Connection

Classes moved online for the pandemic, even those that rely on in-person interaction. How can we maintain connection with students? Sherri Spelic explains.

Connection

You can also view a full transcript of this episode.

The now-infamous (and now-ubiquitous) “pivot to online” that redefined the global education landscape added layers of complexity to normal human interaction. What used to be a simple matter of meeting together in a room now requires coordination and a webcam. Our connection with students requires more effort than ever before. The added complexity also exacerbates issues of access and equity, further widening the privilege gap.

In this episode of HybridPod, I talk with Sherri Spelic about how she transitioned to online learning in the wake of the global pandemic. An elementary-grades PE teacher, Sherri’s work revolves around physicality and observing movement. If anyone has to get creative to move online, it’s Sherri.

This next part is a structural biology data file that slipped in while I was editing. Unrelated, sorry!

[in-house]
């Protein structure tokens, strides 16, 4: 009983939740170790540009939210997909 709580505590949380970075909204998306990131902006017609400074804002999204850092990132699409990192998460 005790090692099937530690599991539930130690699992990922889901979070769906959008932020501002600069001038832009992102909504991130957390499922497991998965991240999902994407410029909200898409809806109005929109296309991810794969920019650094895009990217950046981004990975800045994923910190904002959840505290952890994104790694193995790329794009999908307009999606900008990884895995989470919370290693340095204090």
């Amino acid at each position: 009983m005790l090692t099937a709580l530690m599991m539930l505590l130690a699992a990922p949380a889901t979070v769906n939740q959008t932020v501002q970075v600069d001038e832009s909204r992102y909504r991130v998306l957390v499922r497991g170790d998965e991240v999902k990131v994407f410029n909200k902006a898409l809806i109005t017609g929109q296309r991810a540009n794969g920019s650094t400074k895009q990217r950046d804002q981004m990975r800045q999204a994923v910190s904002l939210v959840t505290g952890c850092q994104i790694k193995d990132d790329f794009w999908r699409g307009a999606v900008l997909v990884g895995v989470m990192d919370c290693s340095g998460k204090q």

Her strategies for maintaining a connection with students have developed over time and respond to their feedback and changing needs. That flexibility means she’s constantly evaluating the effectiveness of her methods and the affordances of her situation. She shares her thought process and the approach she takes to figuring out what’s best for students.

Sherri also shared a video she made for students. In this video, she directly addresses the viewer and demonstrates her response to failure — two very important elements of her approach. We spend a few minutes dissecting this video in the episode.

How do we maintain a connection with students during a pandemic? First, by showing students that we’re listening. Then, by responding to their needs. Sherri talks about how she manages teaching to a diverse student population. She also shares some predictions for where she fears education might go after the crisis of this pandemic passes. It’s a great call-to-arms to connect with students and hold on to our principles.